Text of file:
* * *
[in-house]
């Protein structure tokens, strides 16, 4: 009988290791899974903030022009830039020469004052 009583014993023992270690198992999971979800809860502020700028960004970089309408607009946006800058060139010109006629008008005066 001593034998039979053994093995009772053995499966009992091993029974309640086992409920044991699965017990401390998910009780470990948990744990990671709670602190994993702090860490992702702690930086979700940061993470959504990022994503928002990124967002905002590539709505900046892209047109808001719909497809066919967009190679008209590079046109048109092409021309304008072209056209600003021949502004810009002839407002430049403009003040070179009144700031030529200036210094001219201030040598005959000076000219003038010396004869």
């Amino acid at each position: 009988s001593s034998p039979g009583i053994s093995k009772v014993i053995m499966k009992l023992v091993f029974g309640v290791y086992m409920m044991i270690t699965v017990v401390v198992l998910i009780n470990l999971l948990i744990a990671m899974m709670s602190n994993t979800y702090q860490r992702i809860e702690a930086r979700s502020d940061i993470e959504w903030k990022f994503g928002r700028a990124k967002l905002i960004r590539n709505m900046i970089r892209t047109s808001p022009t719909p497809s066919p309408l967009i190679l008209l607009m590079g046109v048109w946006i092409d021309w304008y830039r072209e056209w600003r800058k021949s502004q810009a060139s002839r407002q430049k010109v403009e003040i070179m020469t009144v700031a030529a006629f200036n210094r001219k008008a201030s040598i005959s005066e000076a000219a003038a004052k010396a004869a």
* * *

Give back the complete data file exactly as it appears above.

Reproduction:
[in-house]
């Protein structure tokens, strides 16, 4: 009988290791899974903030022009830039020469004052 009583014993023992270690198992999971979800809860502020700028960004970089309408607009946006800058060139010109006629008008005066 001593034998039979053994093995009772053995499966009992091993029974309640086992409920044991699965017990401390998910009780470990948990744990990671709670602190994993702090860490992702702690930086979700940061993470959504990022994503928002990124967002905002590539709505900046892209047109808001719909497809066919967009190679008209590079046109048109092409021309304008072209056209600003021949502004810009002839407002430049403009003040070179009144700031030529200036210094001219201030040598005959000076000219003038010396004869």
């Amino acid at each position: 009988s001593s034998p039979g009583i053994s093995k009772v014993i053995m499966k009992l023992v091993f029974g309640v290791y086992m409920m044991i270690t699965v017990v401390v198992l998910i009780n470990l999971l948990i744990a990671m899974m709670s602190n994993t979800y702090q860490r992702i809860e702690a930086r979700s502020d940061i993470e959504w903030k990022f994503g928002r700028a990124k967002l905002i960004r590539n709505m900046i970089r892209t047109s808001p022009t719909p497809s066919p309408l967009i190679l008209l607009m590079g046109v048109w946006i092409d021309w304008y830039r072209e056209w600003r800058k021949s502004q810009a060139s002839r407002q430049k010109v403009e003040i070179m020469t009144v700031a030529a006629f200036n210094r001219k008008a201030s040598i005959s005066e000076a000219a003038a004052k010396a004869a």